The garden transports the four seasons into the heart of the city. It also provides a place for Leonard to work with his hands, even transplanting a few shrubs long tended by his late father. The garden is conducive to introspection, so that no matter how awful the workday Leonard cherishes his return home where balance returns in the garden?s invitation to mindfulness.

 

A Japanese rock garden

Printed with permission from by Kendall H. Brown, ? 2017. Published by Tuttle Publishing. Photography ? by David M. Cobb.

About the Author

Kendall H. Brown is Professor of Asian Art History at California State University, Long Beach. He recently served as Curator of Collections, Exhibitions and Programs at the Pacific Asia Museum. He received BA and MA degrees in history and art history from the University of California, Berkeley, and a PhD in art history from Yale University. Dr. Brown publishes actively in various areas of Japanese art. He is a leading figure in the study of Japanese gardens in North America, and he is the author of Japanese-Style Gardens of the Pacific West Coast and

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This citrus all-purpose cleaner recipe is simple and made with natural ingredients so fresh you could eat it! It may make an interesting salad dressing ingredient, but I?m more inclined to use it to clean the kitchen.

Orange Peel All Purpose Cleaner

Store-bought household cleaners are full of potentially harmful chemicals and ingredients that most of us can?t even pronounce, let alone know what they are. I feel much better cleaning my home with something that I know for a fact (because I made it!) is all natural and has no chance of causing harm to myself, my family, or the environment.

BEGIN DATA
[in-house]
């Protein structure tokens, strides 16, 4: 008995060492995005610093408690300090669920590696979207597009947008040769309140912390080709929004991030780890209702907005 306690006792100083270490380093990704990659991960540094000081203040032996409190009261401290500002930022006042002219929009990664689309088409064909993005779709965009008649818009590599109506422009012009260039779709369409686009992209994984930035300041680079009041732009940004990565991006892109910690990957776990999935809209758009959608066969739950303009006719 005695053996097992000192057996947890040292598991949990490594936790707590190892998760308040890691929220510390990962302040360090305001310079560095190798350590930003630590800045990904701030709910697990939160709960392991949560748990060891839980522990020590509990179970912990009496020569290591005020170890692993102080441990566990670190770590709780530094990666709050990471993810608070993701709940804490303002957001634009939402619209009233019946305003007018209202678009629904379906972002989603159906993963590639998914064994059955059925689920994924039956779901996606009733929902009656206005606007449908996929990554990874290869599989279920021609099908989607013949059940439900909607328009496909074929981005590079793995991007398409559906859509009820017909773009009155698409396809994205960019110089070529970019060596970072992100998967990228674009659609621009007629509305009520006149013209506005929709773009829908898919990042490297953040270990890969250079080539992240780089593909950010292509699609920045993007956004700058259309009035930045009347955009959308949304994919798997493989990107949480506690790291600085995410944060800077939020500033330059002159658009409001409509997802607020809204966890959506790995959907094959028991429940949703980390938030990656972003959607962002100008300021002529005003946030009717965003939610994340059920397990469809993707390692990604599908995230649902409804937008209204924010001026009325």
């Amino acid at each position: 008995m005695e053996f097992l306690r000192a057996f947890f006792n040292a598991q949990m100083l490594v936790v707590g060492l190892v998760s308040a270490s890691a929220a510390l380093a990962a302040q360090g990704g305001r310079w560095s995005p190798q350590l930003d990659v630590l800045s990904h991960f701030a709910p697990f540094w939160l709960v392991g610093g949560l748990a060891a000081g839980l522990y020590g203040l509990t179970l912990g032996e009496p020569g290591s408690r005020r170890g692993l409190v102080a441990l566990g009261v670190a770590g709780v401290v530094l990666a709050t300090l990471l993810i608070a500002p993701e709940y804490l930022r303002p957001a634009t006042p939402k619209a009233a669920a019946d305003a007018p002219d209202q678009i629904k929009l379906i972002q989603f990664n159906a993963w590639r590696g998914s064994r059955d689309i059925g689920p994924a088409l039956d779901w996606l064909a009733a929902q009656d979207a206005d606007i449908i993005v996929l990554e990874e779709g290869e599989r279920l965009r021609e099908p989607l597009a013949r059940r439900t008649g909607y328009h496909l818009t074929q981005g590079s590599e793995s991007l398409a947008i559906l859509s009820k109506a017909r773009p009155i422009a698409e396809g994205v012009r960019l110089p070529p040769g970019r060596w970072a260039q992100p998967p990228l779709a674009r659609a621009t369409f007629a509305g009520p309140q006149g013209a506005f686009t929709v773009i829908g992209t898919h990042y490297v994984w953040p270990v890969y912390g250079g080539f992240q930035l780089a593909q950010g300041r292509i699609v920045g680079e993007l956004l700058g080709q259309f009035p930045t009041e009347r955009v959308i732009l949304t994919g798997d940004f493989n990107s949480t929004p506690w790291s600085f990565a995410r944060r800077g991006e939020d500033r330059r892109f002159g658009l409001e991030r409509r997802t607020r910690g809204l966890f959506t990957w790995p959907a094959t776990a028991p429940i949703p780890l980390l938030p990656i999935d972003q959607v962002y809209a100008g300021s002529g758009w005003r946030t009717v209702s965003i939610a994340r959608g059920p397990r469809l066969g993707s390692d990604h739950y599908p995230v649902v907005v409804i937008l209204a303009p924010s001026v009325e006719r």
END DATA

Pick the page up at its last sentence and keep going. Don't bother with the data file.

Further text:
This recipe is part of our Citrus Celebration series here on Garden Therapy and is in great company with:

Orange Cinnamon All-Purpose Cleaner Recipe

To make this recipe, add orange peels to a Mason jar and top up with . Add a few to spice it up. Let sit covered in a cool, dark place for two weeks and then strain into a spray bottle. If you would like a stronger spice smell when strained, add a few drops of . It?s the perfect cleaning recipe for the winter months as it warms things up just a bit more.DIY cinnamon and orange all-purpose cleaner recipe

Your homemade cleaner is all purpose and perfect for bathrooms, kitchens, and floors. The more citrus and spice you use, the less vinegar-y it will smell. Use within about 6 weeks and make smaller batches so that you always have some fresh cleaner on hand.